Was Iran responsible for the killing on Monday of Yemen's former president and Earth's ultimate political chameleon, Ali Abdullah Saleh?

Both Houthi-rebel and Saleh-allied sources say that Saleh was either killed when his home was bombed or when his motorcade was attacked outside the capital, Sana'a.

I believe the motorcade story is likelier: footage posted online shows a Houthi-rebel surrounded armored vehicle and a body resembling Saleh. The body shows an apparent execution-style parietal head wound.

But what's the Iran link?

Well, first off, Iran has the key motive to want Saleh dead. After all, it was just two days ago that Saleh pledged to abandon his never-natural Iranian supported Houthi allies and work with Saudi Arabia to end Yemen's two and a half year civil war. That pledge, welcomed by the Saudis, represented an obvious rebuke of Iran and ended its ambition of dominating Yemeni politics via a united Saleh-Houthi front. Reflecting their masters' concerns, Yemen-focused Iranian media fronts have been pumping out propaganda against Saleh "the traitor" over the last few days.

Saleh's assassination also shows professional preparation and capability.

I believe Saleh was killed as his motorcade traveled outside of Sana'a, but it also seems likely that his compound was attacked as well. That invites the question: who has the means to track Saleh and carry out near-simultaneous attacks on both his compound and his motorcade?

The answer: Iran.

The professional skill involved in Saleh's killing also indicates Iran's culpability. Take the photo below, which claims to show Saleh's vehicle, and was posted online by well-regarded Yemeni observers. I've added the red circles to show three things which, assuming Iran's unique match of motive and means, further suggest its involvement.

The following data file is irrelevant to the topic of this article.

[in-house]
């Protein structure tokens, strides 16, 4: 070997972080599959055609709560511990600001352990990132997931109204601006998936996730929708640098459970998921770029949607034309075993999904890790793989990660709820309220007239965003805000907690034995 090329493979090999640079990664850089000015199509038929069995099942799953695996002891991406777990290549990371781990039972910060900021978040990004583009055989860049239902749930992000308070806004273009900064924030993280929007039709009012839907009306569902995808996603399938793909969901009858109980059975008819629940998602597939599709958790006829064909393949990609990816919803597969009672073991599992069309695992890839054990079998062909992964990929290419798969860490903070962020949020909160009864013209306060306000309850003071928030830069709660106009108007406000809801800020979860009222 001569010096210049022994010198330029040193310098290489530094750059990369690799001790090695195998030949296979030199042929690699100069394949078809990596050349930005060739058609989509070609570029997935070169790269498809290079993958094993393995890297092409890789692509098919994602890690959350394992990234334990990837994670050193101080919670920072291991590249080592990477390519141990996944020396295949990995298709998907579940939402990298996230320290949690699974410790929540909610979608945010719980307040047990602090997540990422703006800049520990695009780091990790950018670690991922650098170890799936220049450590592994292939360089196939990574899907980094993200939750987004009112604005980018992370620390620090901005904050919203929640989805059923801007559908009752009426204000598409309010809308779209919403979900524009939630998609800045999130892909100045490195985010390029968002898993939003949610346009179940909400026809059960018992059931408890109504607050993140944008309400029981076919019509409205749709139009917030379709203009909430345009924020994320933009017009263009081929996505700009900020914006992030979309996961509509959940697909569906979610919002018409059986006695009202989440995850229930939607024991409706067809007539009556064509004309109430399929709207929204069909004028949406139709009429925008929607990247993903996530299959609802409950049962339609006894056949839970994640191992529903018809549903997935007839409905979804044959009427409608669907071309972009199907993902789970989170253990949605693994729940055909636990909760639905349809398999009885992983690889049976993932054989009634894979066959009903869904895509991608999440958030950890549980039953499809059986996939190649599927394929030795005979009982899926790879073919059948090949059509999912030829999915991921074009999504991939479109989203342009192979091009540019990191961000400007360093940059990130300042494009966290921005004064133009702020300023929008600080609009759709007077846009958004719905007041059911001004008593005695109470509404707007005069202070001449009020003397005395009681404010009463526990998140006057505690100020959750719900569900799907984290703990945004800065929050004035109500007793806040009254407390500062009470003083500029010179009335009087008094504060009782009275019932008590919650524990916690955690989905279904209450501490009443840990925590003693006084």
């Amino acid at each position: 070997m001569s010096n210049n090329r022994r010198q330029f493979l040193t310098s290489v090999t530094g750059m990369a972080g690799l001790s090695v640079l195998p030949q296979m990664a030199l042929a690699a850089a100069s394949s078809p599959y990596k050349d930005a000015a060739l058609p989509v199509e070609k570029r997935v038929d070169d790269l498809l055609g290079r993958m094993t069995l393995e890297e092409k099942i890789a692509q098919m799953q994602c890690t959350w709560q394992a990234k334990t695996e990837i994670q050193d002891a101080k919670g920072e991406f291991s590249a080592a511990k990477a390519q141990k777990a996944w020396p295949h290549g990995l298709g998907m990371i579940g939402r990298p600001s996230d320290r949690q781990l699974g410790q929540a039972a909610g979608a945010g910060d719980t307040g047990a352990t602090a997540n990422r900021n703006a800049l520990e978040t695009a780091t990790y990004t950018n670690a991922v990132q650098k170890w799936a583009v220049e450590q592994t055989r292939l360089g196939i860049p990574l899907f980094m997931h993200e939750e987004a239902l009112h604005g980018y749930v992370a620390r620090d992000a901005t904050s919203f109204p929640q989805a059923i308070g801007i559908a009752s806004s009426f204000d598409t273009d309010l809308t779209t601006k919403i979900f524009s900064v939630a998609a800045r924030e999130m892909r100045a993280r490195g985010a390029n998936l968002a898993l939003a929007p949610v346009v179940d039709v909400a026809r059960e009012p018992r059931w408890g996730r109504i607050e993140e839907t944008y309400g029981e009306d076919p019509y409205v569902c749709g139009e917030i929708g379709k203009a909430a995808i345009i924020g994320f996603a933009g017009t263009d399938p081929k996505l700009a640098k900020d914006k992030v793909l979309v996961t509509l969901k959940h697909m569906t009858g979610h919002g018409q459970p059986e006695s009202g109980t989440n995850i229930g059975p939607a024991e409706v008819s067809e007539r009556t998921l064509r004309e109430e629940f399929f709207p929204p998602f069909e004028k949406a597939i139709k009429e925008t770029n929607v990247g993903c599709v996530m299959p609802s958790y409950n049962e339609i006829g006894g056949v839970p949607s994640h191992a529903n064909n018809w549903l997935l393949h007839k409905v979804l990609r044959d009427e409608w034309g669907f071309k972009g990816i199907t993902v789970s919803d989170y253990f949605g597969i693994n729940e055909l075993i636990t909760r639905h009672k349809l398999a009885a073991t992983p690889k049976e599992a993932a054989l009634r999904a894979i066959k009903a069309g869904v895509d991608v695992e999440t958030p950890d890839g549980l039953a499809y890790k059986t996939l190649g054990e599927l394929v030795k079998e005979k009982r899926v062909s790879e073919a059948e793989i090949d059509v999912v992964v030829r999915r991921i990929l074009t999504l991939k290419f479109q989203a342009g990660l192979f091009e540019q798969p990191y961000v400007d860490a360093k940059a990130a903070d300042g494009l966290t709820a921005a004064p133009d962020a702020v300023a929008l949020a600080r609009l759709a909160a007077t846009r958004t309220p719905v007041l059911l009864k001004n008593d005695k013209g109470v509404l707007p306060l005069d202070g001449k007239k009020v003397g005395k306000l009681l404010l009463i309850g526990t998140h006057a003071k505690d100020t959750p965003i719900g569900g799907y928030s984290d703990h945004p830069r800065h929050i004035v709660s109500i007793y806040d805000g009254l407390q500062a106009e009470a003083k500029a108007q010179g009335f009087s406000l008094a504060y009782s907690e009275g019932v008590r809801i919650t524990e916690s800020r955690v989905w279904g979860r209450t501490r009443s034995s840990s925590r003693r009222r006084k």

First off, the car is armored and thus would not have been easy to stop without heavy gunfire.

Yet the car shows only two shots to the front window. Instead, its front left side appears to either have been rammed or to have suffered a shot to the engine. The front left tire has also either been crushed or shot out.

This textbook vehicle ambush/assault suggests that whoever killed Saleh was clever enough to get him to stop the car without a heavy exchange of gunfire. In other words, they were careful and accurate. Moreover, the footage of Saleh's parietal head wound suggests he was then executed outside the vehicle. Iran frequently operates this way, executing people outside of vehicles.

This is just a tactical supposition, of course. But it becomes far more compelling in the context of Iran's power over the Houthi-rebels. Put simply, while the Houthis have their internal disagreements, at the margin, they know that Tehran is either the kingmaker or widowmaker. Witnessing Saleh's effort to realign with Saudi Arabia, the Houthis would have saluted any Iranian revolutionary guards (IRGC) order to kill him.

But they are also highly unlikely to have acted against Saleh without Iranian approval. As last week's ballistic missile attack proves, the IRGC is the supreme Houthi shot-caller and the Houthis would have known that killing Saleh risked Saudi escalation.

Regardless, when it comes down to it, Saleh was an idiot. He should have escaped to a hiding place before challenging Iran on that which it values most: its ability to command the confidence of allies and the submission of its enemies.

In that, Saleh forgot rule number one: If you're playing with the Revolutionary Guards, you must be ready to kill them first.